“How is it possible”, chundered The Times, “to read Howard Jacobson and not lose oneself in admiration for the music of his language, the power of his characterisation and the penetration of his insight?” After starting The Finkler Question, which won the Man Booker 2010, I wondered if it would be possible for me to finish it.
I don’t slate novels often, or casually. Partly this is because I rarely dislike all of a book; three hundred pages of dreck can be redeemed with one insight, one funny set piece, one pithy sentence. But this novel won the Booker, and I am struggling to point out a redeeming characteristic or an enjoyable moment. There were a few smirk-worthy gags, I suppose, but it seemed to wobble like a drunk uncle between antic, silly comedy and meditations on death and friendship and Jewishness. God knows it avoided anything unseemly like an actual plot.
I mean, Jesus Christ, have we set our literary standard so low that this boring, boring, pointless novel can be published to a golden shower of praise?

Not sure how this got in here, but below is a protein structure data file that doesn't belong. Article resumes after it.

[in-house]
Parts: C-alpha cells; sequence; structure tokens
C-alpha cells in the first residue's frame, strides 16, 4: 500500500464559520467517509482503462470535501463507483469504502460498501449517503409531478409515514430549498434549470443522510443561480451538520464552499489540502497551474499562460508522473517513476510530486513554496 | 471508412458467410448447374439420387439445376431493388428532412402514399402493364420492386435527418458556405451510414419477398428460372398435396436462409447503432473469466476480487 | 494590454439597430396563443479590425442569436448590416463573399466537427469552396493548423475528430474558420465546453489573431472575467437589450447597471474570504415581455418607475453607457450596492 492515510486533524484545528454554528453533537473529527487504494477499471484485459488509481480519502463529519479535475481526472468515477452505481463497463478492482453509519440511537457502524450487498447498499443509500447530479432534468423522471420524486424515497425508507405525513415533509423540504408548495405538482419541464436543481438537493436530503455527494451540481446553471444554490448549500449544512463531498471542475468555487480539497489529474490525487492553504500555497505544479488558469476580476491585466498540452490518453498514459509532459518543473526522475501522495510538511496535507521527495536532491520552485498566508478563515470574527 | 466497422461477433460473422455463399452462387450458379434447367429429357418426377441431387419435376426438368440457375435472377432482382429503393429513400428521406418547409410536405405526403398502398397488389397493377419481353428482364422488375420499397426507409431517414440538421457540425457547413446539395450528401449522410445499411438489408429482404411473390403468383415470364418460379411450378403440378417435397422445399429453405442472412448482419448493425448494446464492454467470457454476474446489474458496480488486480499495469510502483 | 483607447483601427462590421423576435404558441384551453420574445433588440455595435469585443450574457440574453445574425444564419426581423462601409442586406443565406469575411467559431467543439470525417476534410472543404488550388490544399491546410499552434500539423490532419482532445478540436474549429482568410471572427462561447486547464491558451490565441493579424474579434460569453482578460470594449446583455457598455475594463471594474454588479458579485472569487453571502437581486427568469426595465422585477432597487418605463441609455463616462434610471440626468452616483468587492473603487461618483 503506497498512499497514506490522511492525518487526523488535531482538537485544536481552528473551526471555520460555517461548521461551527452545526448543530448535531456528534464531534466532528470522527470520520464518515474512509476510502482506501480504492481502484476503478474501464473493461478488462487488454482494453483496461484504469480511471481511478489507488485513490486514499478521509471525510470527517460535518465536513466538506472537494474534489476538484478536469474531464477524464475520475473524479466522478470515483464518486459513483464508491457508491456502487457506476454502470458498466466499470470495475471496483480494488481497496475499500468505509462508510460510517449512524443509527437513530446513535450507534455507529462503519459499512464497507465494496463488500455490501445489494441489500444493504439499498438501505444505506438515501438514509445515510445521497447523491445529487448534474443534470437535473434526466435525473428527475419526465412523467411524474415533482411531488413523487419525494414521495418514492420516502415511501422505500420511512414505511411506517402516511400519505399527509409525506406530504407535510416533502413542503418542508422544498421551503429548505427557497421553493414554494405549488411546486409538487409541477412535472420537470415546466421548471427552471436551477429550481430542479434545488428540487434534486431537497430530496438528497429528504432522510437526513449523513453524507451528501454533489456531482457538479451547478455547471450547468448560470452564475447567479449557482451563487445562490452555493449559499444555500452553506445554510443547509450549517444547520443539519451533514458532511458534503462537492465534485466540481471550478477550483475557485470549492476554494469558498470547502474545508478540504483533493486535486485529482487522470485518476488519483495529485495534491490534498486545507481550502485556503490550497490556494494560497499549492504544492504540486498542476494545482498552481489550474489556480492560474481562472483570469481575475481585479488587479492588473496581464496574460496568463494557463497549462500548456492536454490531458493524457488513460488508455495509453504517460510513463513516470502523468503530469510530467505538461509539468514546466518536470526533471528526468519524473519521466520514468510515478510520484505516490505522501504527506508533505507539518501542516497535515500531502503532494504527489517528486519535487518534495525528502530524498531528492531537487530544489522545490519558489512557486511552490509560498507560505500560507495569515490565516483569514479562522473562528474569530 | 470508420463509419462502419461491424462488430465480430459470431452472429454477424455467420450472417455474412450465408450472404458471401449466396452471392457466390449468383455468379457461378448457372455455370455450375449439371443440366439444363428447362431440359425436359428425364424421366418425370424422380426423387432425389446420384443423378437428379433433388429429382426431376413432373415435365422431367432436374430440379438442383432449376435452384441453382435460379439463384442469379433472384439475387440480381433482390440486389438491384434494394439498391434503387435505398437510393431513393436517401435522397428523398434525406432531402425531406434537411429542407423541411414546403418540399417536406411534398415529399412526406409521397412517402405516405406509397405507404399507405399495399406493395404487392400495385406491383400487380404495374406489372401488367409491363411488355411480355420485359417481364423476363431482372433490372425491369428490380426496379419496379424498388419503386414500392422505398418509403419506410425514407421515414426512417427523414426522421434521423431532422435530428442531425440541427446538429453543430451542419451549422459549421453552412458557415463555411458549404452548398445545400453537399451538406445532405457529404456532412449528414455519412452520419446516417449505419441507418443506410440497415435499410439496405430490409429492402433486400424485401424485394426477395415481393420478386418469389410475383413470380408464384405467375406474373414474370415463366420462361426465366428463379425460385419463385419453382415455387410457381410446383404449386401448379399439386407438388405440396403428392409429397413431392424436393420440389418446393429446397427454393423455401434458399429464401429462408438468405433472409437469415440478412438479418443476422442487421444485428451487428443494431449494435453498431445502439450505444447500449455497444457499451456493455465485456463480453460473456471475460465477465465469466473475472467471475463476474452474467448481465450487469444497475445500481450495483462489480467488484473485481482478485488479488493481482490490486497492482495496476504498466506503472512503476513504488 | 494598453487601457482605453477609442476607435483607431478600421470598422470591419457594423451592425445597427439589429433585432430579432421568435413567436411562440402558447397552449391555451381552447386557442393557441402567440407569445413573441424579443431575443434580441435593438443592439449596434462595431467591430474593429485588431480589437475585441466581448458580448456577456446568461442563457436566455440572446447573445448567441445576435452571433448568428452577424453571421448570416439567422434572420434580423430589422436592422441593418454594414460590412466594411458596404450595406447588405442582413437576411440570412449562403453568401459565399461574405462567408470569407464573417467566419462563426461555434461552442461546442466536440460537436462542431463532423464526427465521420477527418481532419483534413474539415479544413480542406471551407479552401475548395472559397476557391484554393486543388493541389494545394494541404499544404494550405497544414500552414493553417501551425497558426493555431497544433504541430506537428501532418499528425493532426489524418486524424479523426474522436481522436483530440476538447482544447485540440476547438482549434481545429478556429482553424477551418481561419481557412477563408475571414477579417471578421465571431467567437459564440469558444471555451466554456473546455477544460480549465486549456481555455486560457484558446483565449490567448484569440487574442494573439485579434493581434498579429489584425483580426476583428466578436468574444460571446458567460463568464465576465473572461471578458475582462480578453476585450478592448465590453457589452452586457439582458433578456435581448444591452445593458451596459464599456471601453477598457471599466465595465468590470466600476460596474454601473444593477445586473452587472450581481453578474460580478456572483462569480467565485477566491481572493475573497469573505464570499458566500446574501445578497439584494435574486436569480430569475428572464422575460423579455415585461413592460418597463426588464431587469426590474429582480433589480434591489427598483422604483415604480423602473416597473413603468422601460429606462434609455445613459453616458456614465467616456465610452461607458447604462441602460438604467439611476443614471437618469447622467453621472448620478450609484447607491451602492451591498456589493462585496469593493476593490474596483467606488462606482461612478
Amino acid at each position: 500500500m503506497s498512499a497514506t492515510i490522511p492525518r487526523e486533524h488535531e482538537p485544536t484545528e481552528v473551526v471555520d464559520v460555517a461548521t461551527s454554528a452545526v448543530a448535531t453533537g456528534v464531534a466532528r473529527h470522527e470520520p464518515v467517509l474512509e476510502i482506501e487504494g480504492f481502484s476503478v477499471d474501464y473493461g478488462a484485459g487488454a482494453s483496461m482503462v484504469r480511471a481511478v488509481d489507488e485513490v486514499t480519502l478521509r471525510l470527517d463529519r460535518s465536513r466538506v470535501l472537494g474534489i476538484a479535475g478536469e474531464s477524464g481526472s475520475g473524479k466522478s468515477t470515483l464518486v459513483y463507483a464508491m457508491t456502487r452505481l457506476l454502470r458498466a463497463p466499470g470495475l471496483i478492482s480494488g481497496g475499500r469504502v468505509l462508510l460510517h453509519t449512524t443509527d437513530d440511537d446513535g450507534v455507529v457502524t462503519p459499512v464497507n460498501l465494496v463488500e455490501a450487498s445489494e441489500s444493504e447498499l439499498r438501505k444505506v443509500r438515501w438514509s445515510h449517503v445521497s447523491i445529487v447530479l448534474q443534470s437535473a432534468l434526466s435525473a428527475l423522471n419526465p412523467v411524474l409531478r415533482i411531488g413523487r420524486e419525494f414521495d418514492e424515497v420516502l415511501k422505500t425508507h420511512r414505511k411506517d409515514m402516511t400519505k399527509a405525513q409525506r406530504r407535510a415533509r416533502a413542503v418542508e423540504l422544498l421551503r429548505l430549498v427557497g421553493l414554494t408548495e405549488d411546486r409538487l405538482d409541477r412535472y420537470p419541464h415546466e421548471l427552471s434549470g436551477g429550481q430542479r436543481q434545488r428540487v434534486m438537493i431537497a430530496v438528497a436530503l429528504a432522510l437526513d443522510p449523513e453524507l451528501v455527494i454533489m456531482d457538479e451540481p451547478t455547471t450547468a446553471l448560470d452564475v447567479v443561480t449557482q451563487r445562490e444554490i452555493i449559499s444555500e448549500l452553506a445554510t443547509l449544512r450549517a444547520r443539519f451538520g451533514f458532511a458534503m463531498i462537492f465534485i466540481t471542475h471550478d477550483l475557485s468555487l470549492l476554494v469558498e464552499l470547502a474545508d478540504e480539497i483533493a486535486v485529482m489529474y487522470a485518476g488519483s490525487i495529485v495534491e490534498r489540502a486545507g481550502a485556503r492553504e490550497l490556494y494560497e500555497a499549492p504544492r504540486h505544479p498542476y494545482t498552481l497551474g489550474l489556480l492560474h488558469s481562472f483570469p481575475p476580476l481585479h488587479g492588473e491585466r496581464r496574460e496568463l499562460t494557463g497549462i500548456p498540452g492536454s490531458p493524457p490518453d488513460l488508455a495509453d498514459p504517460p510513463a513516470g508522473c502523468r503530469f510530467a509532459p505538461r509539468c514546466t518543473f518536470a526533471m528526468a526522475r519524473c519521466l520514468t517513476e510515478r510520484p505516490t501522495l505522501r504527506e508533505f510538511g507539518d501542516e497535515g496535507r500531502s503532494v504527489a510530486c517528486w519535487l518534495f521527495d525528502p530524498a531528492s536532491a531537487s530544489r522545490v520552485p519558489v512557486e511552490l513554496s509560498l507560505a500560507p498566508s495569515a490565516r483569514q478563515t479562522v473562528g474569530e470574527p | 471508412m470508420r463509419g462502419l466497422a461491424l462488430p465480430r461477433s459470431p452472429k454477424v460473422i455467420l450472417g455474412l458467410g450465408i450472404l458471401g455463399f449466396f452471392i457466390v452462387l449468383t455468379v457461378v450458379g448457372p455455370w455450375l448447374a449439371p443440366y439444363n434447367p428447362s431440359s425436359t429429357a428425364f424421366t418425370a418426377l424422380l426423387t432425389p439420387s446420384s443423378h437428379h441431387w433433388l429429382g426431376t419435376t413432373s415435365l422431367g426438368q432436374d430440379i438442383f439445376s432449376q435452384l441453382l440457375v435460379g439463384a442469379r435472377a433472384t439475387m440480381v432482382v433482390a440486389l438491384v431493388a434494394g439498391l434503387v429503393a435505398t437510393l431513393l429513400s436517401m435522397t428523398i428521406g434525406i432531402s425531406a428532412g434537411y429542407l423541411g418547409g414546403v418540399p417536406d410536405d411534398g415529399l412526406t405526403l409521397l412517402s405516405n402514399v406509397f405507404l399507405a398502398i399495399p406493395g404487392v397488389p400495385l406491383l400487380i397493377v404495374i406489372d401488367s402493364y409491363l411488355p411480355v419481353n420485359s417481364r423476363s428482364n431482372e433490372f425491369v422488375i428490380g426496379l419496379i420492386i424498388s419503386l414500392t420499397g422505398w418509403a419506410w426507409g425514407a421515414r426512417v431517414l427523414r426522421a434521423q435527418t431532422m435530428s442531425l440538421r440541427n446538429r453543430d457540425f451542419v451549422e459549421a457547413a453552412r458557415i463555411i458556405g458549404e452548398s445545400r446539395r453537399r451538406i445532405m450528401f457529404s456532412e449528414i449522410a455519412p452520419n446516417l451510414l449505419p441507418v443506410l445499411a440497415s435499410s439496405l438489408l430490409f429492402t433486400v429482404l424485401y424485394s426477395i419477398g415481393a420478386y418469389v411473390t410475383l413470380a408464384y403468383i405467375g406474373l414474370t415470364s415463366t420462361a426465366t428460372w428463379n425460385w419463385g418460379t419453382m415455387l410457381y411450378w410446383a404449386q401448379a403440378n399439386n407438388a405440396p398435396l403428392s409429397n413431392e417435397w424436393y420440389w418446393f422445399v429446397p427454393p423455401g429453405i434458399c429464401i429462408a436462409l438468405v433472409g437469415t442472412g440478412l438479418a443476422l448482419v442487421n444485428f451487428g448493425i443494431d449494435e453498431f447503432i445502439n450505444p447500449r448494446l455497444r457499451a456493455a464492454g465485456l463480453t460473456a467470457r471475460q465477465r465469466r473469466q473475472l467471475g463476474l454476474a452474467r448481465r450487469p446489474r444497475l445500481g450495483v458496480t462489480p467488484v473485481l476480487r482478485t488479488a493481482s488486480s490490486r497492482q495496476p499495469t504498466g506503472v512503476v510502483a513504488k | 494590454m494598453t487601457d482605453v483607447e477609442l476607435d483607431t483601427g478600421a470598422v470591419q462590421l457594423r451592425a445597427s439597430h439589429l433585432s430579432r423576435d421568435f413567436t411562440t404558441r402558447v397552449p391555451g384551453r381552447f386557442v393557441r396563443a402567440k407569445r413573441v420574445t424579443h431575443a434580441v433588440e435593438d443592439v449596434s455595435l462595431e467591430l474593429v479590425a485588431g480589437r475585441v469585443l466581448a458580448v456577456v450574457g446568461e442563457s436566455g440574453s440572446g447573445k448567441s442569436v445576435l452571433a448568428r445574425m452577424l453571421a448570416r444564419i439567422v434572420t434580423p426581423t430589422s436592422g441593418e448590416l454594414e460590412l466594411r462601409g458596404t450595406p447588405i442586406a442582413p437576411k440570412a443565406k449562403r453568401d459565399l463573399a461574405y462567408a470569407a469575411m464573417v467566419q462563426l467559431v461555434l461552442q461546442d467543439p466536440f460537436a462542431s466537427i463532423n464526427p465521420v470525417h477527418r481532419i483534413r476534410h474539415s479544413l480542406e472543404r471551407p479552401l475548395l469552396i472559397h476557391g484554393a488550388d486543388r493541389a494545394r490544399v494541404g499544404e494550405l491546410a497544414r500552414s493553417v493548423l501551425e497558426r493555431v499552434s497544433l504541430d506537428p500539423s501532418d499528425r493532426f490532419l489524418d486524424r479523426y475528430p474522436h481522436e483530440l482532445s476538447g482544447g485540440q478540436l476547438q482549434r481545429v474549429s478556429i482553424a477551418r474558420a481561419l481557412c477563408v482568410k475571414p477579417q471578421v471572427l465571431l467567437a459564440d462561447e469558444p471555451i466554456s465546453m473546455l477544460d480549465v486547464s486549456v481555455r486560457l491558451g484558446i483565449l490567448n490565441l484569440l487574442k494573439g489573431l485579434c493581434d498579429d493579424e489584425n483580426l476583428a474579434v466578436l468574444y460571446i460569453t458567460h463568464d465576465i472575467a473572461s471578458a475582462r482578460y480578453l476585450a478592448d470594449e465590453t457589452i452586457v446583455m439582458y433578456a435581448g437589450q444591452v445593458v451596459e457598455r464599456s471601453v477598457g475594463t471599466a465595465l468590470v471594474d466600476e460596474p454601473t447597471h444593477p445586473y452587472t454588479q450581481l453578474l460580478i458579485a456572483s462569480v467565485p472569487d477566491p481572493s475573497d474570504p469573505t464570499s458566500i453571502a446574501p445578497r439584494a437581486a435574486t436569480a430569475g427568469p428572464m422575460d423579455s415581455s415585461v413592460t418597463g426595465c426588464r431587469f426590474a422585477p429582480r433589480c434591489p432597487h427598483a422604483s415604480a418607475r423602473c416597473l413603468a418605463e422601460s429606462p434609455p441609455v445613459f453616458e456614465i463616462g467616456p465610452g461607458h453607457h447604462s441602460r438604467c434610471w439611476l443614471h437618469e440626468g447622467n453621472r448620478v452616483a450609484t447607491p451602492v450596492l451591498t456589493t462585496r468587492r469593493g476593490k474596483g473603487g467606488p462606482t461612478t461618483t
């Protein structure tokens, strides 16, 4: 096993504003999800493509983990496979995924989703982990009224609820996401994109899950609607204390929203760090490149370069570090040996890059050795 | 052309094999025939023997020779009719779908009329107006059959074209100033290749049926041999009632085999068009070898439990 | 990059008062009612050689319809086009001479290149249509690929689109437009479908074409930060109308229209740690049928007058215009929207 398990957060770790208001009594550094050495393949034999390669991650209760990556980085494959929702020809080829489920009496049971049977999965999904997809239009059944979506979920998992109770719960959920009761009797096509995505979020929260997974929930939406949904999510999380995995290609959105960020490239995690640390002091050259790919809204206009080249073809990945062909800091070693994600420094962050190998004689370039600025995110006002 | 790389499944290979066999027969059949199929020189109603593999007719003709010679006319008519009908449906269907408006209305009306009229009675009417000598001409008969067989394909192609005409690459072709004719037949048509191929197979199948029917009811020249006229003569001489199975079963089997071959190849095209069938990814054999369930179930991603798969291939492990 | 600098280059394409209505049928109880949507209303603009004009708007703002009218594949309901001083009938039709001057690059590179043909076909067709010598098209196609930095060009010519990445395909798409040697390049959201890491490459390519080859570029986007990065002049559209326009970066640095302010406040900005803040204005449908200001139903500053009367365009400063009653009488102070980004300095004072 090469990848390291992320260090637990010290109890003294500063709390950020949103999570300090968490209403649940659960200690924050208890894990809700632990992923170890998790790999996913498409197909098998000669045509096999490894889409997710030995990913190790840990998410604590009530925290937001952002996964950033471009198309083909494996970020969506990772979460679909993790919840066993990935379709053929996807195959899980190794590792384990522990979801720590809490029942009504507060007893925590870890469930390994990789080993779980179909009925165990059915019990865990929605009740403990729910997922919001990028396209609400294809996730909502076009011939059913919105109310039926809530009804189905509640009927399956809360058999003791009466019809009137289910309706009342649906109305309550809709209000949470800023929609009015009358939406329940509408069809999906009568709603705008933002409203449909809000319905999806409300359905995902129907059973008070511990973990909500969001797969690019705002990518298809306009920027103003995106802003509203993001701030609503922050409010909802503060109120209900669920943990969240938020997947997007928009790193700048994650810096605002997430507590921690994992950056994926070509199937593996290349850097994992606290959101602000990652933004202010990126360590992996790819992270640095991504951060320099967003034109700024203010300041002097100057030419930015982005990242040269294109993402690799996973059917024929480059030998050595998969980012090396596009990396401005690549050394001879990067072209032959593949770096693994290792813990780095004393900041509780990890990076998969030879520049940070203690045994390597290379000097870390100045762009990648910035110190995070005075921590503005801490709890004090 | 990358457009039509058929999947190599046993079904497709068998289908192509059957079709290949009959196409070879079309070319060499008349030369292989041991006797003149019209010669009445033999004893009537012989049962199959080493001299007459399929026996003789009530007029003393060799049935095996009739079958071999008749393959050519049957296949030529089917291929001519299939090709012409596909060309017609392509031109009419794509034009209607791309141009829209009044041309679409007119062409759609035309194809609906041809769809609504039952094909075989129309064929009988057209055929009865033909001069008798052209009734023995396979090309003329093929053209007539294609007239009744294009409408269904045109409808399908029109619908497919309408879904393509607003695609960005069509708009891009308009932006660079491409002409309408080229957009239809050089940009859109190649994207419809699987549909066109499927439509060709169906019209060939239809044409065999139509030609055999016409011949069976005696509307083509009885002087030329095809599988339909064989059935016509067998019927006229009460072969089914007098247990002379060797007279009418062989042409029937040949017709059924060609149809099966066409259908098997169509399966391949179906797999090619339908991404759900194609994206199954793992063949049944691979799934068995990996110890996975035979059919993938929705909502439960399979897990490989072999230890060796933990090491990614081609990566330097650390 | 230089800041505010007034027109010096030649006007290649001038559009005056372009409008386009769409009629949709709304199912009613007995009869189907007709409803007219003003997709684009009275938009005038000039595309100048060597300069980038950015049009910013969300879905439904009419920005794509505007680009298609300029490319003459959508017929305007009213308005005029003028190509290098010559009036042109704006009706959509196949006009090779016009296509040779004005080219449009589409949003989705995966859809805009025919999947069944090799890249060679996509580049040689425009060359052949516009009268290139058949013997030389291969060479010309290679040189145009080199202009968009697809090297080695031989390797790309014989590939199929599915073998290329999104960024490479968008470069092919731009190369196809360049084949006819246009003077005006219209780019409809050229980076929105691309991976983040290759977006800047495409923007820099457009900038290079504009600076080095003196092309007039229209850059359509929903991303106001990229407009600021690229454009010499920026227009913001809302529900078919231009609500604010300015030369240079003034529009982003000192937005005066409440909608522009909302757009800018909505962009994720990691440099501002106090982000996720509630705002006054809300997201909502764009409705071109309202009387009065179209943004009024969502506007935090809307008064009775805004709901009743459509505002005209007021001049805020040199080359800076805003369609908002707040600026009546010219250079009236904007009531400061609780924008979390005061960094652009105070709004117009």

John Banville commented a few years ago that “the kind of novels that I write very rarely win the Man Booker Prize, which in general promotes good, middlebrow fiction.” The Finkler Question is certainly middlebrow, but I would hesitate to call it good. The central conceit, which sets up the protagonist as an absurdly naïve semitophile, is laboured and silly. The characters are, I suppose, caricatures; but Jacobson can’t seem to decide how far he wants to exaggerate them, and as a result all we really get is an outline of a personality. Exploring the different responses of the British Jewish community to the situation in Israel is actually a pretty good idea for a novel, so it’s a shame Jacobson feels compelled to bounce us around unlikely friendships and contrived relationships as well.
It’s a pity that such an offensively bland novel has won the Booker when exhilarating work like Tom McCarthy’s C was shortlisted. However, it’s not really a surprise, given the committee was chaired by the offensively bland Andrew Motion. I really, genuinely believe that fiction can still be relevant, that telling stories is crucial to understanding the world we live in. Reading a good book can be like having a conversation; The Finkler Question is just mumbling to itself.